Exhibition | Samurai: Armor from the Barbier-Mueller Collection

Posted in books, catalogues, exhibitions by Editor on July 24, 2021

Touring since 2011 when it opened in Paris, the exhibition opens this November in Bern—its twelfth venue. Writing about the collection in 2017 for Apollo, Susan Moore noted that it then had been seen by 1.3million visitors.

Samurai: Armor from The Ann and Gabriel Barbier-Mueller Collection
Musée du quai Branly – Jacques Chirac, Paris, 8 November 2011 — 29 January 2012
Musée de la civilisation, Québec City, 4 April 2012 — 17 February 2013
Museum of Fine Arts, Boston, 14 April — 4 August 2013
Portland Art Museum, 5 October 2013 — 12 January 2014
Kimbell Art Museum, Fort Worth, 16 February — 17 August 2014
Los Angeles County Museum of Art, 19 October 2014 — 1 February 2015
Centro Cultural La Moneda, Santiago, 13 October 2015 — 8 February 2016
Denver Art Museum, 6 March — 5 June 2016
Phoenix Art Museum, 1 March — 16 July 2017
Bellagio Gallery of Fine Arts, Las Vegas, 3 November 2017 — 29 April 2018
Kunsthalle München, Munich, 1 February — 30 June 2019
Bernisches Historisches Museum, Bern, 4 November 2021 — 5 June 2022

Visitors are immersed in the multifaceted history and culture of the Japanese samurai. The exhibition presents spectacular armour, helmets, and masks from the renowned private collection of Ann and Gabriel Barbier-Mueller, along with priceless weapons from the collection of the Bernisches Historisches Museum. In addition to the familiar figure of the mythical fighter, the samurai manifest themselves as civil servants and scholars whose aesthetics, philosophy, and values endure to the present day.

J. Gabriel-Mueller, ed., with essays by Morihiro Ogawa, John Stevenson, Sachiko Hori, Stephen Turnbull, John Anderson, Ian Bottomely, Thom Richardson, Gregory Irvine, and Eric Meulien, catalogue text by Bernard Fournier-Bourdier, Art of Armor: Samurai Armor from the Ann and Gabriel Barbier-Mueller Collection (New Haven: Yale University Press, 2011), 360 pages, ISBN: 978-0300176360, $65.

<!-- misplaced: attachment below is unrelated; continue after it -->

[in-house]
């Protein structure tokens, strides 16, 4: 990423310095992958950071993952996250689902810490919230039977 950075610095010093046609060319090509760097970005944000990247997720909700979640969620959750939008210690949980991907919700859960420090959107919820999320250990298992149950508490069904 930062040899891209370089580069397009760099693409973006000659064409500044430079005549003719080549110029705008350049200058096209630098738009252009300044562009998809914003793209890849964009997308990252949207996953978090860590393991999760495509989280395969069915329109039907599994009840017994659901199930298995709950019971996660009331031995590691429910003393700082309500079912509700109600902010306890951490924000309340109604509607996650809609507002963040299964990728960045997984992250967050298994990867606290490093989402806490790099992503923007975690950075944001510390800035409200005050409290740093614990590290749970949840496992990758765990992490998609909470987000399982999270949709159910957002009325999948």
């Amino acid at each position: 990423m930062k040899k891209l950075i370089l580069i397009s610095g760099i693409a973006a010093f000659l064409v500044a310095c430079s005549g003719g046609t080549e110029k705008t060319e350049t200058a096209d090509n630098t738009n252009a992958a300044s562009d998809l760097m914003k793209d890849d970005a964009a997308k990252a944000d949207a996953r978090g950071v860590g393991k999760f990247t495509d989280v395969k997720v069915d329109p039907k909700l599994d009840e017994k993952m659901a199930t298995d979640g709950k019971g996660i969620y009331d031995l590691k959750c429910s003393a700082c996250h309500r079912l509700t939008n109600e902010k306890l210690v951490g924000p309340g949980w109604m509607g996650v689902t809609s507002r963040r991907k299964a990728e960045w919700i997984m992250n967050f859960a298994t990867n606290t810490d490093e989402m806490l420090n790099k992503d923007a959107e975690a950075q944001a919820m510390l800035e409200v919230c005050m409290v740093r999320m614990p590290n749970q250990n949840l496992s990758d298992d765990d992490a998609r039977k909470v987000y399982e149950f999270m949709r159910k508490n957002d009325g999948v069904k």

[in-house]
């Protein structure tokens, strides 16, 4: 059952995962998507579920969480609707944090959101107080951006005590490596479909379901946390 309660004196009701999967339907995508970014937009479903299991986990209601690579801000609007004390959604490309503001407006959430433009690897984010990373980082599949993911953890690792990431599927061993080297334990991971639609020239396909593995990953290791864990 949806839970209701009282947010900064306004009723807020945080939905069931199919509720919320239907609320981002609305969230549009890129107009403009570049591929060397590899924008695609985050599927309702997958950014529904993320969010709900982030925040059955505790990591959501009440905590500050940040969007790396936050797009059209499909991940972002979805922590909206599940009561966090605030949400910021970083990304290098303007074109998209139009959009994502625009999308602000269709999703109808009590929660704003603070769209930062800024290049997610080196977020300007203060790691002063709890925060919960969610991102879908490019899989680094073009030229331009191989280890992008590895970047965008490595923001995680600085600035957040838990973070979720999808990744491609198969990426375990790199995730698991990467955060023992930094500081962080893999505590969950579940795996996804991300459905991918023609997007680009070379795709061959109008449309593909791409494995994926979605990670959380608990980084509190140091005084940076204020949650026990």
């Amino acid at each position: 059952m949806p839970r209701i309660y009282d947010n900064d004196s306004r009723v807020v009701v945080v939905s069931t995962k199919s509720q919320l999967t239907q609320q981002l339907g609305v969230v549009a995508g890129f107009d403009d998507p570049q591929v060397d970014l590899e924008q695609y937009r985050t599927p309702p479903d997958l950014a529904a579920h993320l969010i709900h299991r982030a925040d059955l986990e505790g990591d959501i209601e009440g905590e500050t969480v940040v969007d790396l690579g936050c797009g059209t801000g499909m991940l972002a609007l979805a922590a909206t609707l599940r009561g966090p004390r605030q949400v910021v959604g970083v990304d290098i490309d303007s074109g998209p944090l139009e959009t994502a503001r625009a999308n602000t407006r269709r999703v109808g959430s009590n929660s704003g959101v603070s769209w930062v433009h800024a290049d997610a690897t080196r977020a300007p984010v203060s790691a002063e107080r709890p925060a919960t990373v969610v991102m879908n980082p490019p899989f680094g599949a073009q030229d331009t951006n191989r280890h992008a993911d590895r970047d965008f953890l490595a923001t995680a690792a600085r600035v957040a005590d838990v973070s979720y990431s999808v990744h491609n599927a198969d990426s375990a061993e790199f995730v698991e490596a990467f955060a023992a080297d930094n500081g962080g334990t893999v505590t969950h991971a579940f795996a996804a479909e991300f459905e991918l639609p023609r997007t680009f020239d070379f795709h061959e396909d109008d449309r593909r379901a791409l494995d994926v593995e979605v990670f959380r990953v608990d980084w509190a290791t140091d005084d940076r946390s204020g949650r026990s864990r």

This extraordinary publication presents, for the first time, the samurai armor collection of the Ann and Gabriel Barbier-Mueller Museum in Dallas. The Barbier-Mueller has selectively amassed these pieces of armor over the past twenty-five years, ultimately forming one of the largest and most important collections of its kind in the world. It is composed of nearly three hundred objects, several of which are considered masterpieces, including suits of armor, helmets, masks, horse armor, and weaponry. The objects date from the 12th to the 19th century, with a particularly strong focus on Edo-period armor. Offering an exciting look into the world of the samurai warrior, the book begins with an introduction by Morihiro Ogawa. Essays by prominent scholars in the field highlight topics such as the phenomenon of the warrior in Japan, the development of the samurai helmet, castle architecture, women in samurai culture, and Japanese horse armor. The book’s final section consists of an extensive catalogue of objects, concentrating on 120 significant works in the collection. Lavishly illustrated in full color, each object is accompanied by an entry written by a scholar of Japanese armor.

L. John Anderson is an independent scholar and collector of samurai armor. Sachiko Hori is vice president of Sotheby’s Japanese Works of Art department in New York. Morihiro Ogawa is special consultant for Japanese arms and armor in the Department of Arms and Armor at The Metropolitan Museum of Art. Thom Richardson is keeper of armour and Oriental collections at the Royal Armouries in Leeds. John Stevenson is lecturer on Japanese art and history at the University of Washington. Stephen Turnbull is visiting lecturer in South East Asian religious studies at the University of Leeds.


Leave a Reply

Fill in your details below or click an icon to log in:

WordPress.com Logo

You are commenting using your WordPress.com account. Log Out /  Change )

Twitter picture

You are commenting using your Twitter account. Log Out /  Change )

Facebook photo

You are commenting using your Facebook account. Log Out /  Change )

Connecting to %s

%d bloggers like this: